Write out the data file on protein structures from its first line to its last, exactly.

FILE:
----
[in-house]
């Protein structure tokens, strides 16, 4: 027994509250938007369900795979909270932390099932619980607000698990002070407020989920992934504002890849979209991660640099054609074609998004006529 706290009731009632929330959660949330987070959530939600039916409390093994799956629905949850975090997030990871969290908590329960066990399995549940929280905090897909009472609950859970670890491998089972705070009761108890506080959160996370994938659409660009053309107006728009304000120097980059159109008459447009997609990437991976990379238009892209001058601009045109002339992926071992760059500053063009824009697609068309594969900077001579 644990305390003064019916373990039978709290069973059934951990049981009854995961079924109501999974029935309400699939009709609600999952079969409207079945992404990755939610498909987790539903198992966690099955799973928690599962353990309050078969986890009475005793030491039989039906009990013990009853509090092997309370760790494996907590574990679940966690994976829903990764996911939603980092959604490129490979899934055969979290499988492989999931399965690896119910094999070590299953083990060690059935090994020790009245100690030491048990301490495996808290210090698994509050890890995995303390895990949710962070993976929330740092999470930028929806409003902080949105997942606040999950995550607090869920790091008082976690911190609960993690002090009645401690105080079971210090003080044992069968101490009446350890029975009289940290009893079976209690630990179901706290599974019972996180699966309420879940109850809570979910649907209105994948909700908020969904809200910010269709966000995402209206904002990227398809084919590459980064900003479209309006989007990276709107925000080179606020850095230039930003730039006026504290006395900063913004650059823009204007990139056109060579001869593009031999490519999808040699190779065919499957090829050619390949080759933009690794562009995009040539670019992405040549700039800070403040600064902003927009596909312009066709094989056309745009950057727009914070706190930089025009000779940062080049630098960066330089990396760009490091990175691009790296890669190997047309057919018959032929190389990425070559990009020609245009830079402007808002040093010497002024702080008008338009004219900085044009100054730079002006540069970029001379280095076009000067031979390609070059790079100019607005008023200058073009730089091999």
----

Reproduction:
[in-house]
């Protein structure tokens, strides 16, 4: 027994509250938007369900795979909270932390099932619980607000698990002070407020989920992934504002890849979209991660640099054609074609998004006529 706290009731009632929330959660949330987070959530939600039916409390093994799956629905949850975090997030990871969290908590329960066990399995549940929280905090897909009472609950859970670890491998089972705070009761108890506080959160996370994938659409660009053309107006728009304000120097980059159109008459447009997609990437991976990379238009892209001058601009045109002339992926071992760059500053063009824009697609068309594969900077001579 644990305390003064019916373990039978709290069973059934951990049981009854995961079924109501999974029935309400699939009709609600999952079969409207079945992404990755939610498909987790539903198992966690099955799973928690599962353990309050078969986890009475005793030491039989039906009990013990009853509090092997309370760790494996907590574990679940966690994976829903990764996911939603980092959604490129490979899934055969979290499988492989999931399965690896119910094999070590299953083990060690059935090994020790009245100690030491048990301490495996808290210090698994509050890890995995303390895990949710962070993976929330740092999470930028929806409003902080949105997942606040999950995550607090869920790091008082976690911190609960993690002090009645401690105080079971210090003080044992069968101490009446350890029975009289940290009893079976209690630990179901706290599974019972996180699966309420879940109850809570979910649907209105994948909700908020969904809200910010269709966000995402209206904002990227398809084919590459980064900003479209309006989007990276709107925000080179606020850095230039930003730039006026504290006395900063913004650059823009204007990139056109060579001869593009031999490519999808040699190779065919499957090829050619390949080759933009690794562009995009040539670019992405040549700039800070403040600064902003927009596909312009066709094989056309745009950057727009914070706190930089025009000779940062080049630098960066330089990396760009490091990175691009790296890669190997047309057919018959032929190389990425070559990009020609245009830079402007808002040093010497002024702080008008338009004219900085044009100054730079002006540069970029001379280095076009000067031979390609070059790079100019607005008023200058073009730089091999």